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I have one router which has embedded-linux with kernel version 2.4.22 running on it. I know its very old version but i have to deal with it. Please take a look at the free command output when i run it on my box

[8300002902-3] Debug> free

              total         used         free       shared      buffers
Mem:       128104       123928         4176            0         2164
Swap:            0            0            0
Total:       128104       123928         4176    

Now my problem is that whenever it execute some commands and redirects its output to some file using the > operator the buffer size is incresed by 4KB and even if i remove the same file using tm -rf the buffer again increase by 4 KB. due to this when my buffer size reaches at near 5.3MB of size the OOM problem occurs as u can see that i have only 128MB ram space available. I think the kernel is not reclaiming the buffer space. Please tell me what can be done to get rid of this problem. I have tried many things that are present over the internet like by setting the drop_caches value in the /proc/sys/vm this comamnd is not avalaible at my kernel version.Please suggest Thanks in advance.

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total = used + free, that means buffers is already included. Can you add RAM or swap? –  ott-- May 14 '13 at 15:21
    
Yes buffer is already included as i am usinf an embedded linux. I cant add any swap area or RAM in it. –  Ankit Billaiya May 15 '13 at 4:53
    
How many programs are there running so that all of 128 MB is used? Can you show a ps waxl? Is it possible that you restart programs when their data size reaches a certain limit? –  ott-- May 15 '13 at 17:59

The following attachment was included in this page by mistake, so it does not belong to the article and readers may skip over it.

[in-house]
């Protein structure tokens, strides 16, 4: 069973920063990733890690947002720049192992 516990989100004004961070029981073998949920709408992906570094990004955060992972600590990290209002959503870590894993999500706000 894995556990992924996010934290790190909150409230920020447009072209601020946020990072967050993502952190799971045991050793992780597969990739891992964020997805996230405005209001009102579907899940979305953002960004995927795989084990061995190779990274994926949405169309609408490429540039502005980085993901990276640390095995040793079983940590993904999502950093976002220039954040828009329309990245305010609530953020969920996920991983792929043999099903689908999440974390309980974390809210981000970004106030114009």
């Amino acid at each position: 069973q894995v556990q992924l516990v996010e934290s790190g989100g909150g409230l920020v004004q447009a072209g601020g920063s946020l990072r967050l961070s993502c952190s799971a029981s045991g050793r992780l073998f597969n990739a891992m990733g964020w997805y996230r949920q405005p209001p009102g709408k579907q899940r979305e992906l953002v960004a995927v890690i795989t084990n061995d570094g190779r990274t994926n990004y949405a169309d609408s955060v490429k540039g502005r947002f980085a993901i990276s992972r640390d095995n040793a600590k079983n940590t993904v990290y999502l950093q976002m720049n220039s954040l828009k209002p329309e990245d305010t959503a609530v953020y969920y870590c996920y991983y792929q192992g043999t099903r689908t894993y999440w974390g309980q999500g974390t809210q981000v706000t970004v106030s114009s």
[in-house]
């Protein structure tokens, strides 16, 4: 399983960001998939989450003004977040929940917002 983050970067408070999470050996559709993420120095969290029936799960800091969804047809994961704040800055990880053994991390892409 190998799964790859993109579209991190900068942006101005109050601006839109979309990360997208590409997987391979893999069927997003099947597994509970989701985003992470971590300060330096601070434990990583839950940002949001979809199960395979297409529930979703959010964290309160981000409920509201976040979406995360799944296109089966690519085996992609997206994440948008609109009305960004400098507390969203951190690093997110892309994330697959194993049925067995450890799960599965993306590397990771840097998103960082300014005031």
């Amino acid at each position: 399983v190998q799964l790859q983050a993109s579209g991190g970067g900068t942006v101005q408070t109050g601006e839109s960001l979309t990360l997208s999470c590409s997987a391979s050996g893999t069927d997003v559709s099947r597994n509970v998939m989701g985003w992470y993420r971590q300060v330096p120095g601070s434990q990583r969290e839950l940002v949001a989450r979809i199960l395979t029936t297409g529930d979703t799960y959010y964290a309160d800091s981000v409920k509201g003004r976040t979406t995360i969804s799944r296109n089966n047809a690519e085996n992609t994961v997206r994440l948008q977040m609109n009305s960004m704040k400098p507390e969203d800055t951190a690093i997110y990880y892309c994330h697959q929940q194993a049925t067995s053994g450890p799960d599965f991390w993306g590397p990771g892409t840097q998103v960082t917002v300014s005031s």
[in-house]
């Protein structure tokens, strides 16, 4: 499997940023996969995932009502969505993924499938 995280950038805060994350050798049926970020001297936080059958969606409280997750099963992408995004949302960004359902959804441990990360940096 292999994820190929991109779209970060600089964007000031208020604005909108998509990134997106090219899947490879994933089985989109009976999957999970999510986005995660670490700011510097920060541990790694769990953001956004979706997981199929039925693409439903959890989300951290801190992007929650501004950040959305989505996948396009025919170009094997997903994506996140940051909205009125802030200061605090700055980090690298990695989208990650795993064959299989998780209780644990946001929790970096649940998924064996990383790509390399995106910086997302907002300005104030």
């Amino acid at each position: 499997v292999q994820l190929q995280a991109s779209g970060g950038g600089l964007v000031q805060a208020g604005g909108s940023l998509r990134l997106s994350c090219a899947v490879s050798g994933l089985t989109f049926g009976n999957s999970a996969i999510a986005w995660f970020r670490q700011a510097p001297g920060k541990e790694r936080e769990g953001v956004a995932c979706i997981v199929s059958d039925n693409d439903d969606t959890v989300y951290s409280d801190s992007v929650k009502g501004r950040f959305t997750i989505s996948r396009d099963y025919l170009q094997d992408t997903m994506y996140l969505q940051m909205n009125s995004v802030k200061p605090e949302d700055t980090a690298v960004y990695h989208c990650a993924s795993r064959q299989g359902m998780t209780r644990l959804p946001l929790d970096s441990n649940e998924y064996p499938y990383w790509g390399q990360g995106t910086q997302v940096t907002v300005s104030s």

no its not possible for me to restart the program as the router are connected in very complex & security sensitive area its not an feasible then to do so..there are many processes that i am running including most of the L2 and L3 layer protocol. –  Ankit Billaiya May 16 '13 at 4:52
    
do you know what is "the program" doing? removing files is different from closing the files. You can keep files opened even after you removed them. Also, buffer is different from cache. Check how many open files you have with 'lsof'. –  imel96 May 16 '13 at 6:36

1 Answer 1

I know you don't want to hear this, but 2.4.22 is really old and contained a number of I/O and memory related bugs. This is clearly not the expected behavior of the kernel and I suspect it doesn't have anything to do directly with output redirection or rm.

For example, this bug happens any time a file is opened and closed while O_DIRECT mode is enabled, and this bug leaks memory any time a process forks (which is what bash does when redirecting stdout).

These memoryleaks were small, so they weren't noticed as easily on non-embedded systems, but when you have only 128MB of RAM, every KB counts.

And there were plenty more little one-off memory leaks like this. The Linux kernel just wasn't the rock-solid workhorse in the early 2.4 days as it is today.

Unfortunately, I don't think there's much you're going to be able to do about it besides update to a kernel released sometime this millennium. :P

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